Tax incentives on charitable donations make people more likely to give money to charity but are too often skewed in favour of the wealthy, research from the Charities Aid Foundation has found.
From a sample of 26 nations, including the UK, the US, Germany, China and France, analysed in the report Donation States: An International Comparison of the Tax Treatment of Donations, CAF found that people are 12 percentage points more likely to have given to charity in the past month in a country that offers tax relief on donations than one that does not.
The report, published today, says tax incentives encourage businesses and individuals to give to charity, but are too often skewed in favour of government-backed causes or the wealthy.
Researchers found that the value of tax incentives has a direct impact on how much people donate, with higher value incentives leading to larger amounts of money being given to charity.
It says these incentives are most effective in nations with higher rates of income tax.
A number of recommendations are made in the report, including that governments avoid deciding what types of charitable causes qualify for tax-incentive schemes and that charitable giving should not be used to compensate for cuts in public services.
It says governments should ensure incentives are the same for companies and individuals and do not benefit the wealthy over the rest of society. It warns that although focusing on those with more money to give to charity appears pragmatic, it could risk causing long-term damage to the charity sector.
The report notes that some governments use tax incentives to sideline parts of the third sector that do not conform to their agendas.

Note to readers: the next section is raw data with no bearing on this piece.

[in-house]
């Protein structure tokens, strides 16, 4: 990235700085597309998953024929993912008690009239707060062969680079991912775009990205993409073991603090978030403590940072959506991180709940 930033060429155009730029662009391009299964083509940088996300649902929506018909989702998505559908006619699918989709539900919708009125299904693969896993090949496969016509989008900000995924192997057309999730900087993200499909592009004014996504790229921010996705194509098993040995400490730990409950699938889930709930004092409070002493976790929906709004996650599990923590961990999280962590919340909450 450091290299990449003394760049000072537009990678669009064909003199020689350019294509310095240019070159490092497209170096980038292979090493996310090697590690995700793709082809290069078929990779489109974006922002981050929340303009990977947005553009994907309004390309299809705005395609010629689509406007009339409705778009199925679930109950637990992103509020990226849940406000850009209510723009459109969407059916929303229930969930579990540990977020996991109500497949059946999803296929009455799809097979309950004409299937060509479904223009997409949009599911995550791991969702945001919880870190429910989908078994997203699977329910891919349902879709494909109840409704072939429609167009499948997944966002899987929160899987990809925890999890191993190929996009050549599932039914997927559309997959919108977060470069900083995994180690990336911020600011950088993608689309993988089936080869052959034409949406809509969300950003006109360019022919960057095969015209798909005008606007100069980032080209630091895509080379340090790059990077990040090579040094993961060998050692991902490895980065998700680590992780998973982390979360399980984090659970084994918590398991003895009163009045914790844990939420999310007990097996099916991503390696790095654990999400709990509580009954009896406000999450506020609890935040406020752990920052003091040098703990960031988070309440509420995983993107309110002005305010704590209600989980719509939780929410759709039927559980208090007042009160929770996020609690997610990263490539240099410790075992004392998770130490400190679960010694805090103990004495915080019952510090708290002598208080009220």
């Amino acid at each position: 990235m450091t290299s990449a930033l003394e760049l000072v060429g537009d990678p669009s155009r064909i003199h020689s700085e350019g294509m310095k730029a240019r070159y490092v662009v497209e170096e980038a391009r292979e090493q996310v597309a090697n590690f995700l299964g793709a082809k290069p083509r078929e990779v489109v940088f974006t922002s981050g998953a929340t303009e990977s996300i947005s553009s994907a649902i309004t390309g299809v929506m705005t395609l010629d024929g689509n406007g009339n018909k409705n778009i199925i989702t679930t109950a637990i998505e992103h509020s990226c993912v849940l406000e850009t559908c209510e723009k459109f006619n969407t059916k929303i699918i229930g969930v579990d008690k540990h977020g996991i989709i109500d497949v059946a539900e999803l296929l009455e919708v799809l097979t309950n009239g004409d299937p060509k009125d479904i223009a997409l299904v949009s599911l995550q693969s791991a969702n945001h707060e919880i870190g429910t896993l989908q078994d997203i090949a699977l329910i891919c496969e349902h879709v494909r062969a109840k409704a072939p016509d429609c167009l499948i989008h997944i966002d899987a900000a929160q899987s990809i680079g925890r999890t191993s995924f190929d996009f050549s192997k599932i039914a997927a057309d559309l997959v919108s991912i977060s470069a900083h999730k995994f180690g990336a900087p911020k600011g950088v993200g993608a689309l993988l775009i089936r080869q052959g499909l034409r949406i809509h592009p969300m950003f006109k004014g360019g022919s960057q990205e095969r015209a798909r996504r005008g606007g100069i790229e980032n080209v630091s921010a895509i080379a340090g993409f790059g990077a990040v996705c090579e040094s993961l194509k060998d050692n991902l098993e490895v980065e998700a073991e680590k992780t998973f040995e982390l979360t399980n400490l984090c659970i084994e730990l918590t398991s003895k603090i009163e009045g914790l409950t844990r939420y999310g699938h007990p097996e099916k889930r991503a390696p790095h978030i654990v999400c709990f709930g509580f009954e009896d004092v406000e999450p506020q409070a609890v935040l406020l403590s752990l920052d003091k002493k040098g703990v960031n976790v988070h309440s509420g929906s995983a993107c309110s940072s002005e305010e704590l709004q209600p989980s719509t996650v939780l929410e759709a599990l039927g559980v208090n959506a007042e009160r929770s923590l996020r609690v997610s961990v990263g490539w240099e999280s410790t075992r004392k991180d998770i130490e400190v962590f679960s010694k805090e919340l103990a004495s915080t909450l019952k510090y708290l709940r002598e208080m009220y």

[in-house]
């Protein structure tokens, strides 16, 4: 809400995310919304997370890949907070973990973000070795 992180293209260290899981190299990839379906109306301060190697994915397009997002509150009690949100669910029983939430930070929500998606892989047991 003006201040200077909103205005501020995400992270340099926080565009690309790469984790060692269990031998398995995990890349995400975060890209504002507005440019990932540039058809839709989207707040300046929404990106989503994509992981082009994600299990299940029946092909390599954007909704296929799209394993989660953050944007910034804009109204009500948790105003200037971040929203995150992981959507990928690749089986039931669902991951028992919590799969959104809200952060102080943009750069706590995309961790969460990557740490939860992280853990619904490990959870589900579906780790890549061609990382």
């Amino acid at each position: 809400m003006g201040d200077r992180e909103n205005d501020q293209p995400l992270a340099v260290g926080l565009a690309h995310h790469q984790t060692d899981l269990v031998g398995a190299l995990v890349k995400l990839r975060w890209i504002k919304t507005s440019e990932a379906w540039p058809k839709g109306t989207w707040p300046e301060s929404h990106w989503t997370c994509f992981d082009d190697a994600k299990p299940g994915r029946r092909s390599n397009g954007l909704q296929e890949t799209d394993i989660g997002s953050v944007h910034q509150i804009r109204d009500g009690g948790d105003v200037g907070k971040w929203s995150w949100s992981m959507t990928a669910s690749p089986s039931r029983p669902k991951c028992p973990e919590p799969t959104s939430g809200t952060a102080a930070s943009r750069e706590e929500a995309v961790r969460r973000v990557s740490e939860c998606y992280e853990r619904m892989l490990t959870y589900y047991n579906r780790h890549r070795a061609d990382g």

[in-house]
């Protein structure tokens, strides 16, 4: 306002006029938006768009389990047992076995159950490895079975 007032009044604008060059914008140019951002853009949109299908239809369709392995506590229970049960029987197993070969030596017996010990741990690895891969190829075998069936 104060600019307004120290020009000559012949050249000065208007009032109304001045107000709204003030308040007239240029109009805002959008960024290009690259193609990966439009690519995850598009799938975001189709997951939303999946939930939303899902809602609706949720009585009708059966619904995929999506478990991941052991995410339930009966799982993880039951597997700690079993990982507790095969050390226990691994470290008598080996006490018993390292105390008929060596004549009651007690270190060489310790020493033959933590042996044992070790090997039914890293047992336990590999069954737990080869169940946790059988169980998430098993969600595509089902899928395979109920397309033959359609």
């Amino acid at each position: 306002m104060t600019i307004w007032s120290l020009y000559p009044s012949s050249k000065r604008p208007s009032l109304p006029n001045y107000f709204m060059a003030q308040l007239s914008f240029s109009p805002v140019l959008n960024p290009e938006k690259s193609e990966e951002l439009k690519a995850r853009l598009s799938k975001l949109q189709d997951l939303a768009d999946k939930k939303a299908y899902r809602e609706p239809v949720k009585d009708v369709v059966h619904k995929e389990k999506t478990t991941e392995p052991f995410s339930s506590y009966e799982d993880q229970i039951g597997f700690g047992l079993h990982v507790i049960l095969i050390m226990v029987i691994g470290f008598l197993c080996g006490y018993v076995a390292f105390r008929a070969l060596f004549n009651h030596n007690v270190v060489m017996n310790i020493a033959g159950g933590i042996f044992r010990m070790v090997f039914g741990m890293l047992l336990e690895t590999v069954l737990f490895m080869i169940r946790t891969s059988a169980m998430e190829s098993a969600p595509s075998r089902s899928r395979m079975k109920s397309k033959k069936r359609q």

It highlights tax credits as the most progressive form of tax incentive, because they ensure people on low incomes do not endure the highest cost when donating, although tax deductions are the most common method used.
Other recommendations in the report include making claiming incentives easier, offering more favourable incentives in low-tax economies and using caps rather than eligibility clauses in countries where tax expenditure must be limited.
Adam Pickering, international policy manager at CAF and the report’s author, said it was clear that tax incentives could be an effective way for governments to encourage people and businesses to support civil society.
"Crucially, it is important that they are easy to understand, non-politicised and progressive," he said. "This means that governments should not cherry-pick favourite causes and incentives should be just as generous to people on moderate incomes as they are to the wealthy and big business.
"If incentives are seen to be stacked in favour of an elite few, this could have a chilling effect on mass engagement in charitable giving in the long run."